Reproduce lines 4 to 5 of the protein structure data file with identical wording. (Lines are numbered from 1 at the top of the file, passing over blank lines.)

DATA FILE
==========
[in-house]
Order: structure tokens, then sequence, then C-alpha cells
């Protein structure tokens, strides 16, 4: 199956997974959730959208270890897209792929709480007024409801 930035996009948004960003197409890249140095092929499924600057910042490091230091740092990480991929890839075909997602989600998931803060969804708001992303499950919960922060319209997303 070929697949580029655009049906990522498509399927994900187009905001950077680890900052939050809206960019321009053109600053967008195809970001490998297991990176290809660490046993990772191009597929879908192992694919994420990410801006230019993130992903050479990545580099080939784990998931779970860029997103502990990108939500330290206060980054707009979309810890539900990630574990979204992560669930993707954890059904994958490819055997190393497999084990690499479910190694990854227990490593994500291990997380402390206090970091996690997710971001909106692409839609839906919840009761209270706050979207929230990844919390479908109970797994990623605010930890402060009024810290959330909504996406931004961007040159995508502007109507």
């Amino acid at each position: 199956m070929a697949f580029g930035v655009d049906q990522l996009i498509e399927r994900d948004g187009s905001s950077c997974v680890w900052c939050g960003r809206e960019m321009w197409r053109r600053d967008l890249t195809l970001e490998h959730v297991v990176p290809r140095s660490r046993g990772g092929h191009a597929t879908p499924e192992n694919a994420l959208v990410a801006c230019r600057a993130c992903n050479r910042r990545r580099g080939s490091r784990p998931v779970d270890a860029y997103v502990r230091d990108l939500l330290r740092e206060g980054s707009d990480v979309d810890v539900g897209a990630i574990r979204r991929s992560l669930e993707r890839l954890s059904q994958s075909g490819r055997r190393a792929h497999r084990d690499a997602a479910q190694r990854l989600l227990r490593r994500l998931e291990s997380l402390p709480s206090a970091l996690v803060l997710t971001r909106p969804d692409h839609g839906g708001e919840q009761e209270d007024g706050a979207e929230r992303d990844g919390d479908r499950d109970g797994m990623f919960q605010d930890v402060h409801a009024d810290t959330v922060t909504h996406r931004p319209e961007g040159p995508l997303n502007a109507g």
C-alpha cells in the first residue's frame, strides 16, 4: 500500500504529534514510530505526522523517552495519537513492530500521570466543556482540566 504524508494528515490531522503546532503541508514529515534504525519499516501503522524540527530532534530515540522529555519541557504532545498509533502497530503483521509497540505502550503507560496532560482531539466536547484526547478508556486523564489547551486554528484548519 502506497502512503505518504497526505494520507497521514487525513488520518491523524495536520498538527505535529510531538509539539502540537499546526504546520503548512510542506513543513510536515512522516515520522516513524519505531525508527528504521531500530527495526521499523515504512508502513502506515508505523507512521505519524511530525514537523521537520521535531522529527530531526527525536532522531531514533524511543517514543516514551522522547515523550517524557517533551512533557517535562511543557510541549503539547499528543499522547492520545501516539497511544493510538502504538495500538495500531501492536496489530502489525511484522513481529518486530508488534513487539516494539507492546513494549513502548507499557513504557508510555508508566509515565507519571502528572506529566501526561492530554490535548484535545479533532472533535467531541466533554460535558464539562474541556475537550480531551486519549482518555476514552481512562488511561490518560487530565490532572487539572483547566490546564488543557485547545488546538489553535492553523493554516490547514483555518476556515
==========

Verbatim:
């Amino acid at each position: 199956m070929a697949f580029g930035v655009d049906q990522l996009i498509e399927r994900d948004g187009s905001s950077c997974v680890w900052c939050g960003r809206e960019m321009w197409r053109r600053d967008l890249t195809l970001e490998h959730v297991v990176p290809r140095s660490r046993g990772g092929h191009a597929t879908p499924e192992n694919a994420l959208v990410a801006c230019r600057a993130c992903n050479r910042r990545r580099g080939s490091r784990p998931v779970d270890a860029y997103v502990r230091d990108l939500l330290r740092e206060g980054s707009d990480v979309d810890v539900g897209a990630i574990r979204r991929s992560l669930e993707r890839l954890s059904q994958s075909g490819r055997r190393a792929h497999r084990d690499a997602a479910q190694r990854l989600l227990r490593r994500l998931e291990s997380l402390p709480s206090a970091l996690v803060l997710t971001r909106p969804d692409h839609g839906g708001e919840q009761e209270d007024g706050a979207e929230r992303d990844g919390d479908r499950d109970g797994m990623f919960q605010d930890v402060h409801a009024d810290t959330v922060t909504h996406r931004p319209e961007g040159p995508l997303n502007a109507g």
C-alpha cells in the first residue's frame, strides 16, 4: 500500500504529534514510530505526522523517552495519537513492530500521570466543556482540566 504524508494528515490531522503546532503541508514529515534504525519499516501503522524540527530532534530515540522529555519541557504532545498509533502497530503483521509497540505502550503507560496532560482531539466536547484526547478508556486523564489547551486554528484548519 502506497502512503505518504497526505494520507497521514487525513488520518491523524495536520498538527505535529510531538509539539502540537499546526504546520503548512510542506513543513510536515512522516515520522516513524519505531525508527528504521531500530527495526521499523515504512508502513502506515508505523507512521505519524511530525514537523521537520521535531522529527530531526527525536532522531531514533524511543517514543516514551522522547515523550517524557517533551512533557517535562511543557510541549503539547499528543499522547492520545501516539497511544493510538502504538495500538495500531501492536496489530502489525511484522513481529518486530508488534513487539516494539507492546513494549513502548507499557513504557508510555508508566509515565507519571502528572506529566501526561492530554490535548484535545479533532472533535467531541466533554460535558464539562474541556475537550480531551486519549482518555476514552481512562488511561490518560487530565490532572487539572483547566490546564488543557485547545488546538489553535492553523493554516490547514483555518476556515